Django Unchained is a masterful pastiche of character and story told in the format of a slave-era film derivative of old spaghetti westerns. Quentin Tarantino has written and directed himself yet another film worthy of masterpiece status, his latest film being a truly unique movie that no one else could ever have made. Django Unchained is bold and wonderfully shot, taking place on a grand scale in the southern United States. Tarantino has written such a compelling tale of revenge, violence, and love, and as a director he gets top-notch performances from all of his cast members. Django Unchained is Tarantino at the very top of his form, and this film is one of the best of the year for sure.
Taking place in the south two years before the Civil War, Django Unchained is unfiltered in its full absorption into the world of slavery. While Tarantino wants to shove the audience into this horrific time of American history, this isn’t a film about slavery. Instead it’s a film about characters and their stories that takes place in slavery states. Tarantino and cinematographer Robert Richardson choose a collage of vivid settings across the southern states, and a majority of the shots are outdoors, frequently showing large gleaming shots of mountains, cotton plantations, or desert. This film is one of Tarantino’s most visual yet, the tangible world being created through an almost surrealist image of the south, utilizing a combination of archaic kickback camera techniques and modern hip-hop music. Django Unchained is a spaghetti western for our time, a violent and at times comedic approach to storytelling that is wildly entertaining and expertly executed.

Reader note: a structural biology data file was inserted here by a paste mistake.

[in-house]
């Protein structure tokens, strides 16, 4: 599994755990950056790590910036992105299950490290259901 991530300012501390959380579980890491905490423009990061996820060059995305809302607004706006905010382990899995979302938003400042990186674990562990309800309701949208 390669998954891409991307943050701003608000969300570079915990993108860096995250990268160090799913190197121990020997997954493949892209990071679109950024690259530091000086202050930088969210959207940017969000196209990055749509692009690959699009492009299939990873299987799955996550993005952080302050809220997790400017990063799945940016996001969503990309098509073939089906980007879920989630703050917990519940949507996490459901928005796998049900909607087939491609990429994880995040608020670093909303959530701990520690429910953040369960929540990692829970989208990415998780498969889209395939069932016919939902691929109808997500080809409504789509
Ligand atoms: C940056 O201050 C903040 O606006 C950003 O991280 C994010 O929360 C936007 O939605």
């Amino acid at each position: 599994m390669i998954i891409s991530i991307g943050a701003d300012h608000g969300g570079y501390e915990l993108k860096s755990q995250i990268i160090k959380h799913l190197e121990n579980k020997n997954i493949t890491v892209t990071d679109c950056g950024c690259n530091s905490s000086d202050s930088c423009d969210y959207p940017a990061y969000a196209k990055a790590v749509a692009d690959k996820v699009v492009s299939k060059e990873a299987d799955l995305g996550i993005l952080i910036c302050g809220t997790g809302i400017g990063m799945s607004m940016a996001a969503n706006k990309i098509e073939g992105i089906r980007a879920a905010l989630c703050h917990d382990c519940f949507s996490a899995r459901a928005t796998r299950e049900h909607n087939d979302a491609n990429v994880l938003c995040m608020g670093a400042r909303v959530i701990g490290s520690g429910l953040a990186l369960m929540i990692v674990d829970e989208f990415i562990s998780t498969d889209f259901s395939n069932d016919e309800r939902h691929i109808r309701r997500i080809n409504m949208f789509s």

Every actor in this movie becomes his or her respective role so completely that we fully believe in this story. Leonardo DiCaprio steals his scenes as the horrifying plantation owner, his talent as an actor with deep sense of character being displayed better here than in possibly any of his other work, he will most certainly get an Oscar nomination for his performance here. Samuel L. Jackson plays the house-slave Stephen so precisely that we almost forget who the actors behind the make up really is, and Christoph Waltz is once again engrossing and terrific in his spewing of Tarantino’s killer dialogue. Jamie Foxx is convincing as Django, the quiet hero, but he is surrounded by so much talent that his performance is at times understated.
While Django Unchained is in a way unlike anything Tarantino has done before, there are still so many parallels to his other work. Here we see a writer/director who instead of slumping after many successful films, is instead improving upon his own formula to create a magical and original movie that no one else could possibly dream up. His actors all give tremendous performances, and the dialogue is witty as well as tense. Django Unchained is certainly one of the best films of the year, as well as one of the finest works by the superb Quentin Tarantino.